Wednesday, 1 April 2015
Through Lent with Vaughan Williams (43):
‘Dona nobis pacem’ 3, ‘Reconciliation’
For my reflections and devotions each day during Lent this year, I am reflecting on and invite you to listen to a piece of music or a hymn set to a tune by the great English composer, Ralph Vaughan Williams (1872-1958).
Today [1 April 2015] is the Wednesday in Holy Week, and the Year B readings for today in the Revised Common Lectionary are: Isaiah 50: 4-9a; Psalm 70; Hebrews 12: 1-3; John 13: 21-32.
For these closing days of Lent, the six days of Holy Week, I am listening to Dona nobis pacem, a cantata for soprano and baritone soli, chorus and orchestra.
The oratorio falls into the six continuous sections or movements, and I am listening to these movements one-by-one in sequence each morning.
I am posting a full recording of the cantata each day, so each movement can be listened to in context, but each morning I am listening to the movements in sequence, listening to one movement after another over these six days of Holy Week.
The six sections or movements are:
1, Agnus Dei
2, Beat! beat! drums! (Whitman)
3, Reconciliation (Whitman)
4, Dirge for Two Veterans (Whitman)
5, The Angel of Death (John Bright)
6, Dona nobis pacem (the Books of Jeremiah, Daniel, Haggai, Micah, and Leviticus, the Psalms, the Book of Isaiah, and Saint Luke’s Gospel)
This morning [1 April 2015], I am listening to the third movement, ‘Reconciliation.’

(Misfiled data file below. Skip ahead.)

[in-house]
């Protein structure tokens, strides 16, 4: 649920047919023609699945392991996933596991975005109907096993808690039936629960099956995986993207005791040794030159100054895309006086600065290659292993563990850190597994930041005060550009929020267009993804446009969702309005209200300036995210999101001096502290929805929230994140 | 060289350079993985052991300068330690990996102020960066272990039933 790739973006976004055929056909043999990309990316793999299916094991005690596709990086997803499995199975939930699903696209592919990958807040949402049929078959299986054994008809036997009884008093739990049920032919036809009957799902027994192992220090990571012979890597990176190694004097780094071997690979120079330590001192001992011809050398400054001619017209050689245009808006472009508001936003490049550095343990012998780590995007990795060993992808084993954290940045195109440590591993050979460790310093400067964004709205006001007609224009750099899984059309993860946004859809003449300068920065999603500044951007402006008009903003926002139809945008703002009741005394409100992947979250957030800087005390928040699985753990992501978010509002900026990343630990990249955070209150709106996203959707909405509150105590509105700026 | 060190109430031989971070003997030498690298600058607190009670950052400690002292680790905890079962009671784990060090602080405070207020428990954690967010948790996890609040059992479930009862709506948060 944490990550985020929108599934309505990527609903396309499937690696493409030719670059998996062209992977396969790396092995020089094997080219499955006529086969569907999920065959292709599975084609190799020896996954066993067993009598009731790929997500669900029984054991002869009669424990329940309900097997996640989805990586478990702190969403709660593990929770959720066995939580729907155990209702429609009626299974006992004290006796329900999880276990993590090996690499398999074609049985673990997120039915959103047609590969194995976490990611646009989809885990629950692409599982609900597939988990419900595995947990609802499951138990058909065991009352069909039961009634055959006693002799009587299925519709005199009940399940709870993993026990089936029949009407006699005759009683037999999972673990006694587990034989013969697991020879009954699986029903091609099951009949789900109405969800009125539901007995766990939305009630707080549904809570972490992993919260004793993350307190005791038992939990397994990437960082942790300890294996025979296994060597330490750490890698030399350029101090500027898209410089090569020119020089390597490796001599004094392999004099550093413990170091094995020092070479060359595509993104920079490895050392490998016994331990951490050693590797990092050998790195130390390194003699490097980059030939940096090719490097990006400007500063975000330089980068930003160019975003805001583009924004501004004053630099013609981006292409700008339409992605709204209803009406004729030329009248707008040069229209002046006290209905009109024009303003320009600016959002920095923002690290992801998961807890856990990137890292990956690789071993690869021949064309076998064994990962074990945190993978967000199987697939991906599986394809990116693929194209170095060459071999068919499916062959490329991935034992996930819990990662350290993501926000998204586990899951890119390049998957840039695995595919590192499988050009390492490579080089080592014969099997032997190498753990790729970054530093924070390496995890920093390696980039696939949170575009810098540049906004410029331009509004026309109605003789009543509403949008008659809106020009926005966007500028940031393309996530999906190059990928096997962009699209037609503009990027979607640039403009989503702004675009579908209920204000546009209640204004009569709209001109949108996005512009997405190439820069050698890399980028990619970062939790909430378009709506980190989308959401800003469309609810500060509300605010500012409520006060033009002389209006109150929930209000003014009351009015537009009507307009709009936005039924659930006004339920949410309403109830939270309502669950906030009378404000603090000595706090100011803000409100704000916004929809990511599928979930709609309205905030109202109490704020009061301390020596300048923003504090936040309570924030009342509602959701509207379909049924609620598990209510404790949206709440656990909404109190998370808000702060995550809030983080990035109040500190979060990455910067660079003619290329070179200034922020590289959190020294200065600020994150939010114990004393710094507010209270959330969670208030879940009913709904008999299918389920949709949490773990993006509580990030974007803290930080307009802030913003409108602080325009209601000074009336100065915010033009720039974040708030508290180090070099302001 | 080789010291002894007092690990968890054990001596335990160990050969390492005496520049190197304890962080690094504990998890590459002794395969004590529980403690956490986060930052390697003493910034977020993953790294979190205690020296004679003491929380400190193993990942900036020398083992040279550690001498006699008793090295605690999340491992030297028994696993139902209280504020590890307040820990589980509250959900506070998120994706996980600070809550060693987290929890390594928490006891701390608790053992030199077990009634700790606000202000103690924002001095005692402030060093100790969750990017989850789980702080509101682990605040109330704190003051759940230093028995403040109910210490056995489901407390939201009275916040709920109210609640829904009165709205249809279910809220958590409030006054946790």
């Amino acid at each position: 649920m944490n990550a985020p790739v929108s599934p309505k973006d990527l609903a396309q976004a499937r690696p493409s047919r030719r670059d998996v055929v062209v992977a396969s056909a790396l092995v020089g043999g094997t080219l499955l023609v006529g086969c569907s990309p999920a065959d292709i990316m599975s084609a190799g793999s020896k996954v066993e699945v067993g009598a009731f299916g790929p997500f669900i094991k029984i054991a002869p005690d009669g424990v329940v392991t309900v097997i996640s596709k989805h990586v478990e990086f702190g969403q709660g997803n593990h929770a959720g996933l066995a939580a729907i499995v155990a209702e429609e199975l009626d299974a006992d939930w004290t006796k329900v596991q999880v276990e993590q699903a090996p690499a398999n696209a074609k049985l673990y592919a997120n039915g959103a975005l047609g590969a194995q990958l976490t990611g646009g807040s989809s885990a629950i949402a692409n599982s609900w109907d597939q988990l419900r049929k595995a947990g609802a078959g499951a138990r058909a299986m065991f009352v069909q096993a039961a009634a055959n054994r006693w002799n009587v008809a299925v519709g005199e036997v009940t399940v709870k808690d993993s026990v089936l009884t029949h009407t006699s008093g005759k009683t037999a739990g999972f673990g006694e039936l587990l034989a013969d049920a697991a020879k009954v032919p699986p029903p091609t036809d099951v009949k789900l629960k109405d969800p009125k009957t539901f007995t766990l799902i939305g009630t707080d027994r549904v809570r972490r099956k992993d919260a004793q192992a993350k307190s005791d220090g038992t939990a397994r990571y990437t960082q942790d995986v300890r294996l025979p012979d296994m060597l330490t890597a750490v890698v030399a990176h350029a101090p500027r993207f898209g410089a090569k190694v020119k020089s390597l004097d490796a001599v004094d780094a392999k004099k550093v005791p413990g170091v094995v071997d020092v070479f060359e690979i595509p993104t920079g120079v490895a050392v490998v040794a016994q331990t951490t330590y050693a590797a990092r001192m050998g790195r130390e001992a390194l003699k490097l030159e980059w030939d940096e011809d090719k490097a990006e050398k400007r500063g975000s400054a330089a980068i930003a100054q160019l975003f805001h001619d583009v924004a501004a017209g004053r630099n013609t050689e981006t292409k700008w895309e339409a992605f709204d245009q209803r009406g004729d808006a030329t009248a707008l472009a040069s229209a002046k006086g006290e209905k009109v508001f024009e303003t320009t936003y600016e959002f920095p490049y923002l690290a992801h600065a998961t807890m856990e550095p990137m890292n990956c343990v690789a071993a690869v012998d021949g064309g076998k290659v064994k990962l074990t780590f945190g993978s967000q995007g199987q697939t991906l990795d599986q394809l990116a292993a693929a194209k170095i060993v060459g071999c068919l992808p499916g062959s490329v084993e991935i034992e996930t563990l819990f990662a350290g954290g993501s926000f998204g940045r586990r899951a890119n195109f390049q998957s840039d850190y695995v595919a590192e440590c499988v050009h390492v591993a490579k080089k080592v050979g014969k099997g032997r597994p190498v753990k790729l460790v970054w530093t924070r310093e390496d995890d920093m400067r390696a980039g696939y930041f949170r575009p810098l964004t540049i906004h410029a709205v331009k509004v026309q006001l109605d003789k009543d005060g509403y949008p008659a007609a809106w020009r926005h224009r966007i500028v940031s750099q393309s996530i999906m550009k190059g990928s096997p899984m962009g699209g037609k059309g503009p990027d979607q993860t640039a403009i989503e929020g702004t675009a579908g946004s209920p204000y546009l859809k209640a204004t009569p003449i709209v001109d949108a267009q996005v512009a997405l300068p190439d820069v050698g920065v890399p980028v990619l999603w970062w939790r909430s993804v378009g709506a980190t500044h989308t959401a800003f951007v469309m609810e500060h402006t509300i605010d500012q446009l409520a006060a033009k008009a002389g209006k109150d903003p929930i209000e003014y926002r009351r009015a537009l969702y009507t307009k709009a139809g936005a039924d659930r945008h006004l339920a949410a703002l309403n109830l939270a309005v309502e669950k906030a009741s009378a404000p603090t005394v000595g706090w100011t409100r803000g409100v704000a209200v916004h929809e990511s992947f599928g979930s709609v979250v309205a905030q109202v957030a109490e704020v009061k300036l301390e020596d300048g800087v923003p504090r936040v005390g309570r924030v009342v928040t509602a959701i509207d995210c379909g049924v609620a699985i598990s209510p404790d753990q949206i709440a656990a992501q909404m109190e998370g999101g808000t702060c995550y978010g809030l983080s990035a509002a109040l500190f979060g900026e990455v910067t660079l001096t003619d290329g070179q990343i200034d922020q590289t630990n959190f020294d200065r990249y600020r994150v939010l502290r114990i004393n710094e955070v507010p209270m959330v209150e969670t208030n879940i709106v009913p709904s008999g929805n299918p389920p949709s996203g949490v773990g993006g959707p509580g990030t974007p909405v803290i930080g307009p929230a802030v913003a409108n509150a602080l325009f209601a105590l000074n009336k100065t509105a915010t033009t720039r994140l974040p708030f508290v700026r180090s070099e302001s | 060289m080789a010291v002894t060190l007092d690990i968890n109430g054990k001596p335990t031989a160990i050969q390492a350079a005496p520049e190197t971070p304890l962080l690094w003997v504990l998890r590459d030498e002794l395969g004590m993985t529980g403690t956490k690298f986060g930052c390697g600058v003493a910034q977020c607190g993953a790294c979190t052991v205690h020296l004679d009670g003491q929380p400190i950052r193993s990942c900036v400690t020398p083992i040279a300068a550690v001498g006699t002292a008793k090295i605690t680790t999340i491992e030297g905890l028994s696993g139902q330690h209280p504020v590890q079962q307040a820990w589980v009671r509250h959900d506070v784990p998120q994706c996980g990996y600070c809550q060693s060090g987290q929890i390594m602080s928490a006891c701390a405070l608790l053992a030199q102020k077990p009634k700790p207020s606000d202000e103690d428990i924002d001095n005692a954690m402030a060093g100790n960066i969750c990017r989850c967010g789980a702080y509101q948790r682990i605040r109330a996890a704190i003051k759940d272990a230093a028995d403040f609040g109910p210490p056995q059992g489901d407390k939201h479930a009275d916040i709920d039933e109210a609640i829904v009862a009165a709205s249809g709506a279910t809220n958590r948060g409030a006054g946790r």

‘Dona nobis pacem’ with the Eastman-Rochester Chorus, the Eastman School Symphony Orchestra and Michaela Anthony, soprano
The heart of Dona nobis pacem is found in the third movement, Reconciliation.’ In this movement, ‘Vaughan Williams uses this heart-wrenching poem by Walt Whitman in its entirety.
Although Whitman’s long lines are not easy to set to music, the words have an almost intolerable beauty, marked by truth and compassion in the face of the shocking carnage suffered by humanity.
‘Reconciliation’ transcends the threatening atmosphere with a striking, bitter-sweet moment. Set like a lullaby, Whitman’s text offers a promise to the dead enemy – “a man divine as myself” – that time will wash away the awful deeds of war, a promise sealed with a kiss.
The text is matched in perfect spirit by the beautiful setting by Vaughan Williams, sung by the commanding yet gentle voice of the baritone soloist. The baritone introduces the first half of the poem, which the choir echoes and varies.
The baritone then continues with the rest of the poem, followed by the choir presenting a new variation of the first half.
At the end, the soprano repeats a variation of Dona nobis pacem, which we heard in the first movement, hauntingly soaring above the final lines of the chorus.
Word over all, beautiful as the sky,
Beautiful that war and all its deeds of carnage must in time be utterly lost,
That the hands of the sisters Death and Night incessantly, softly,
Wash again and ever again this soiled world;
For my enemy is dead, a man as divine as myself is dead,
I look where he lies white-faced and still in the coffin – I draw near,
Bend down and touch lightly with my lips the white face in the coffin.
whose blessed Son our Saviour
gave his back to the smiters,
and did not hide his face from shame:
Give us grace to endure the sufferings
of this present time,
with sure confidence in the glory that shall be revealed;
through Jesus Christ your Son our Lord.
Post Communion Prayer:
Lord Jesus Christ,
you humbled yourself in taking the form of a servant
and in obedience died on the cross for our salvation.
Give us the mind to follow you
and to proclaim you as Lord and King,
to the glory of God the Father.
Tomorrow: 4, ‘Dirge for Two Veterans’